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Working with Rotary, thousands of government staff and volunteers have co-ordinated a nationwide attempt to vaccinate every child against polio between the ages of one and five in Ghana.
Gavi/2007/Katerine Brisebois
AdvocacyHealth

This Initiative Has Saved 13 Million Lives. With New Funding, It Could Save Millions More.


Why Global Citizens Should Care
Vaccination efforts are essential if the world is going to achieve Global Goal 3 on good health and well-being for all. Gavi, the Vaccine Alliance, has vaccinated 760 million children and saved more than 13 million lives to date — but it needs increased funding to continue its vital work. Join Global Citizen and take action on this issue and more.

Gavi, the Vaccine Alliance plans to vaccinate 1.1 billion children and save 22 million lives by the end of 2025 — but if the organization is going to succeed, it needs another $7.4 billion. 

Gavi officially launched its third replenishment at the Tokyo International Conference on African Development (TICAD) in Yokohama, Japan, on Friday.

The health initiative is calling on donor countries, partners, and philanthropists to commit new funding for the period of 2021 to 2025.

New funding would allow Gavi and its partners to vaccinate 300 million children during that four-year period, saving an additional 7 to 8 million lives. 

Gavi was created in 2000 at a time when global immunization efforts were dwindling and millions of children in low-income countries were unable to access basic vaccines. It is an international organization that works as a partnership between public and private sectors.

Since its launch, Gavi has vaccinated 760 million children and saved more than 13 million lives.

But despite great progress, people in marginalized communities continue to lack access to vital vaccines and 1.5 million people die every year from vaccine-preventable diseases.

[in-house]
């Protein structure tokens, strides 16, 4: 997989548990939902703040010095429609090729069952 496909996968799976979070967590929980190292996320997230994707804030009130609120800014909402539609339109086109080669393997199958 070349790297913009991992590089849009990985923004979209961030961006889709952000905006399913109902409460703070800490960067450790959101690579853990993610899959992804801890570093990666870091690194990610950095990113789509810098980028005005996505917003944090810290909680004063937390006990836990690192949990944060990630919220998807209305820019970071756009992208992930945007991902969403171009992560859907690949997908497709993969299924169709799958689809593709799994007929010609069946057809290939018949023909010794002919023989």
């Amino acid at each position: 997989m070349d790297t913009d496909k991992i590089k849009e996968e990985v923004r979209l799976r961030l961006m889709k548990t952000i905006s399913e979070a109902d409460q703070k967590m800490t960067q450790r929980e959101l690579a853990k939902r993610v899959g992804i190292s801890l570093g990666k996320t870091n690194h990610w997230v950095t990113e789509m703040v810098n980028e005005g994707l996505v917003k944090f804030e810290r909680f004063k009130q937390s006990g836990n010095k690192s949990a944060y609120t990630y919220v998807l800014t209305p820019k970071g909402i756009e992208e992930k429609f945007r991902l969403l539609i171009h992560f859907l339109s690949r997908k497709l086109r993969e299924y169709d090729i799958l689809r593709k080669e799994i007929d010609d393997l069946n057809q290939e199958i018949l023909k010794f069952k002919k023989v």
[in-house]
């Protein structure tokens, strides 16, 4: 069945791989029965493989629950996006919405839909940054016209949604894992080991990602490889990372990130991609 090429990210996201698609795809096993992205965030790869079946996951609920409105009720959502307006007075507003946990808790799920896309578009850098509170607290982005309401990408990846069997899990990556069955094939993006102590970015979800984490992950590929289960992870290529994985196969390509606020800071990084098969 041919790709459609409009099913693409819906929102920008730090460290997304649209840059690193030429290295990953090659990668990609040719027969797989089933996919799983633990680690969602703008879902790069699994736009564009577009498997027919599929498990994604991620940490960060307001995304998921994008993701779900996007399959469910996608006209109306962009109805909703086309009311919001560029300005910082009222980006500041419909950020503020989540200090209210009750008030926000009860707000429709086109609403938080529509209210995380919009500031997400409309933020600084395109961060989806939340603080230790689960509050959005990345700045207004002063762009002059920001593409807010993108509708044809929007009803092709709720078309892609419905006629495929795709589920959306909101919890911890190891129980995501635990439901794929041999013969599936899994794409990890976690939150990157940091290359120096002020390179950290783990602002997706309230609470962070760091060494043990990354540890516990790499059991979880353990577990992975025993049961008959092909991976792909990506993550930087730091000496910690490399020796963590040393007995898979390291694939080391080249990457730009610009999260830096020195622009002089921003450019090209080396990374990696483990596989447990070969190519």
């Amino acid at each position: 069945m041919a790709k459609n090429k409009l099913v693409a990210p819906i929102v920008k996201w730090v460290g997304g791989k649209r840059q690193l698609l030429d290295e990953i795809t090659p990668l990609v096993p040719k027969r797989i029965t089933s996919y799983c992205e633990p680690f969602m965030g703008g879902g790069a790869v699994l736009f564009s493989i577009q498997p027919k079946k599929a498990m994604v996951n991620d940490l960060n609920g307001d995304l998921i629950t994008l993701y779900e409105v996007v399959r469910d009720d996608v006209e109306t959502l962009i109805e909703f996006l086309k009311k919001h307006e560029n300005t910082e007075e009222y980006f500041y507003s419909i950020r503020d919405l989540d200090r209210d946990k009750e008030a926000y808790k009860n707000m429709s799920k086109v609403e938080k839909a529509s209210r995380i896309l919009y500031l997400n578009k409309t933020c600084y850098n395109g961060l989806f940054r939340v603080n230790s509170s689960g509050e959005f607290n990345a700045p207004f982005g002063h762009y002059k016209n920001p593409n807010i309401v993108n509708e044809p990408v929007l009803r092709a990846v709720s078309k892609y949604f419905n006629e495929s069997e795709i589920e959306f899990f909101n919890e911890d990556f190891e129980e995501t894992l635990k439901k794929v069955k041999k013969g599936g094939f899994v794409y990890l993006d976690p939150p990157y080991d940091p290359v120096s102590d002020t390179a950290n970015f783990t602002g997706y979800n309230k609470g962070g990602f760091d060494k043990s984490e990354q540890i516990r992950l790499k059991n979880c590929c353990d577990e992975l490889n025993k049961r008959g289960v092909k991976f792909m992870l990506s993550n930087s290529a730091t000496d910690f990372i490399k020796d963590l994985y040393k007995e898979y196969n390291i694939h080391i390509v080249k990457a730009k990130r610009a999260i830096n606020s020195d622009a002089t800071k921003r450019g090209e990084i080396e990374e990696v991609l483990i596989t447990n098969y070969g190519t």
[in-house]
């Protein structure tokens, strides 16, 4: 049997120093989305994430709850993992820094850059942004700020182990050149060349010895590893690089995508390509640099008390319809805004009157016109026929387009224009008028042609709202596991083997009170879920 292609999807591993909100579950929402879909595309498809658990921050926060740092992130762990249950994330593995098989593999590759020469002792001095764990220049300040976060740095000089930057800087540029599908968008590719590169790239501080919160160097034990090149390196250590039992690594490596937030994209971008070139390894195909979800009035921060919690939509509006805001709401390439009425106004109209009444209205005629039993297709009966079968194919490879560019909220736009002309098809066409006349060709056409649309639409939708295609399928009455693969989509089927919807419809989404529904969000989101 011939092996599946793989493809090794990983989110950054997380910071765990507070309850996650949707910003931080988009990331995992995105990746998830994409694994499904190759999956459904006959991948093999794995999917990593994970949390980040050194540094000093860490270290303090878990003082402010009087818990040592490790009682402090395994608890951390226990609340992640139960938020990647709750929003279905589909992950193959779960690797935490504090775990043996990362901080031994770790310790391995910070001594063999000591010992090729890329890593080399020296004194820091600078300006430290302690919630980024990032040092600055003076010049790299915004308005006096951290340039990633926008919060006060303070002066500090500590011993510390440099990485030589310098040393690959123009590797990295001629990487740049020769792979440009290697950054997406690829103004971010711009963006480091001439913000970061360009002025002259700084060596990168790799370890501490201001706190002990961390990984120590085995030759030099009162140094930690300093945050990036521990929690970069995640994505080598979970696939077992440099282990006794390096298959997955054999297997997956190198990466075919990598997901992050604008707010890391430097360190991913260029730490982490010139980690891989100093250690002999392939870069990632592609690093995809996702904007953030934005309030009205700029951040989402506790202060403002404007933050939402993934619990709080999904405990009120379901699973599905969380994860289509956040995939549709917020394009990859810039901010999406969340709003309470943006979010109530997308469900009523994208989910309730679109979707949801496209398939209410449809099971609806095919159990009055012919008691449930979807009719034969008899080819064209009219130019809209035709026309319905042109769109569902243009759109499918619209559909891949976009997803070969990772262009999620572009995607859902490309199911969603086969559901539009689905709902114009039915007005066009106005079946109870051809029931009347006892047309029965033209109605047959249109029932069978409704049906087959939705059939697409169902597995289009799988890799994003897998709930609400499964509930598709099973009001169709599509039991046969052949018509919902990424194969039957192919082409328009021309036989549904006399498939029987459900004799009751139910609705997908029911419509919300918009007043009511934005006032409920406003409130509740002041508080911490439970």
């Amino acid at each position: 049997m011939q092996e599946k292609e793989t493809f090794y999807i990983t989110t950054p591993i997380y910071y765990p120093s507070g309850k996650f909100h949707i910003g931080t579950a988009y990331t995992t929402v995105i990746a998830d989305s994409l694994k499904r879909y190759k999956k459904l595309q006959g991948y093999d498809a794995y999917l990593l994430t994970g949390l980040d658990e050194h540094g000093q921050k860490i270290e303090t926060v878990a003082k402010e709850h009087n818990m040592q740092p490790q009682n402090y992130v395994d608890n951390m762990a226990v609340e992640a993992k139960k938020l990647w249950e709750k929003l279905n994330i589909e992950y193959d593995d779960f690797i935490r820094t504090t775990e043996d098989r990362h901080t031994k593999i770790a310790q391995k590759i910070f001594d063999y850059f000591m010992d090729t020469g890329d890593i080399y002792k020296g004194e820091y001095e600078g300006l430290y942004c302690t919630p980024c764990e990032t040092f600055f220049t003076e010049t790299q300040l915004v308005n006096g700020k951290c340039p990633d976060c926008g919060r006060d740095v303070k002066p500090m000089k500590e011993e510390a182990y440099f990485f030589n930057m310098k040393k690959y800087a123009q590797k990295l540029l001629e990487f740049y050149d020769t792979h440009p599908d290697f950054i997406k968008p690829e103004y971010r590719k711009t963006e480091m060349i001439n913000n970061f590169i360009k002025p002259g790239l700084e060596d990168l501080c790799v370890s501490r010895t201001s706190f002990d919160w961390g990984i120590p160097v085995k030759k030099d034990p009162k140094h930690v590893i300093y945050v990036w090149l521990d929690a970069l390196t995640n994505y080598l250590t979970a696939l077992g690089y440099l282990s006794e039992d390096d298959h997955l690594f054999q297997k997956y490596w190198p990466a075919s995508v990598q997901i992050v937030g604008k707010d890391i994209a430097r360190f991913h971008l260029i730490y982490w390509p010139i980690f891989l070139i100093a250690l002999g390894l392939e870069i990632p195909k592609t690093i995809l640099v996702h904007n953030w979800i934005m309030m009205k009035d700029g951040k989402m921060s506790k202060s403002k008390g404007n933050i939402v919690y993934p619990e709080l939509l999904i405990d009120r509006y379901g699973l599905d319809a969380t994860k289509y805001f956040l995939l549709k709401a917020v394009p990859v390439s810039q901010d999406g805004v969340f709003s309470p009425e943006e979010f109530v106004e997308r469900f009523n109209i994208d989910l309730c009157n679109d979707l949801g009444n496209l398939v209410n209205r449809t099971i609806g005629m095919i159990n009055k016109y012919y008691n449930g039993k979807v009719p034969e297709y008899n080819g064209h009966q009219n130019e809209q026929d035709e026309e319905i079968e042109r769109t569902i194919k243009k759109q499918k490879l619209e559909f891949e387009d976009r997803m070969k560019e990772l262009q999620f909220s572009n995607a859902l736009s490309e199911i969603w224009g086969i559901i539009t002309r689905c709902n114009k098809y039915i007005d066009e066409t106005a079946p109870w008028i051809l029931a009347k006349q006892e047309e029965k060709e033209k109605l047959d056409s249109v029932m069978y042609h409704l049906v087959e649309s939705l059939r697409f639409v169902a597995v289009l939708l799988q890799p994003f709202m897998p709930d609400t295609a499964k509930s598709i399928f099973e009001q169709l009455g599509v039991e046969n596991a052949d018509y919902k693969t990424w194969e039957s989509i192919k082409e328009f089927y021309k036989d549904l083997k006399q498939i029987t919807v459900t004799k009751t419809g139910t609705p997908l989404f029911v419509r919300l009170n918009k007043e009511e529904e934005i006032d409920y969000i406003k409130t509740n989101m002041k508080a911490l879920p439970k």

Gavi’s next replenishment conference will take place in London in June 2020. 

“We are really proud that today marked a remarkable launch of Gavi’s replenishment process,” Masahiko Kiya, ambassador for TICAD of the Ministry of Foreign Affairs of Japan, said in a press release. “At this start of the process, we would like to reiterate the importance of domestic resource mobilisation, finding new funding sources and new donors. We believe that great momentum has been built up towards a successful replenishment conference in the UK next year.”

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Between 2021 and 2015, Gavi plans to make vaccines against as many as 18 diseases available — up from just six in 2000. The organization also plans to invest at least $1.1 billion in grants that would help strengthen health systems within countries that are struggling to extend their immunization efforts. It will also invest in creating a new Ebola vaccine stockpile, and work with the Global Polio Eradication Initiative to work toward eliminating polio once and for all.

Gavi highlights that vaccines don’t just save lives — they improve and benefit communities in various ways.

“An investment in Gavi not only saves lives, it also boosts economies,” Dr. Ngozi Okonjo-Iweala, chair of the Gavi board and former Nigeria finance minister, said in a press release. “Children who are vaccinated are more likely to go to school. Their relatives aren’t forced to give up work to look after their sick children or fall into poverty thanks to often-debilitating health care costs.”

Data has shown that each dollar invested in vaccines results in a return of $21 — Gavi’s research indicates that its work from 2021 to 2025 will lead to economic benefits of US $80 billion to $100 billion.

The United Nations Sustainable Development Goals highlight 17 global goals the world must reach in order to eliminate extreme poverty by 2030. Global Goal 3 is on good health and well-being for all — the basic concept being that in order for communities to lift themselves out of poverty, they must be healthy — and vaccines will play a big part in achieving that goal.

Gavi’s investment case also points out that developing countries will be leading the charge in this next period. It will cover 41% of the total cost for vaccine programs in their own countries, amounting to $3.6 billion — the largest investment in immunization ever. It will also commit about $6.3 billion to vaccine delivery costs.

“Some of the world’s most vulnerable people are still dying from vaccine-preventable diseases; that is why we are committed to delivering Gavi’s new ambition to vaccinate 300 million more people by 2025,” UK International Development Secretary Alok Sharma said in a press release. “Next year, the UK will host Gavi’s replenishment conference, this will be a momentous opportunity for global donors to come together and realise Gavi’s ambition.”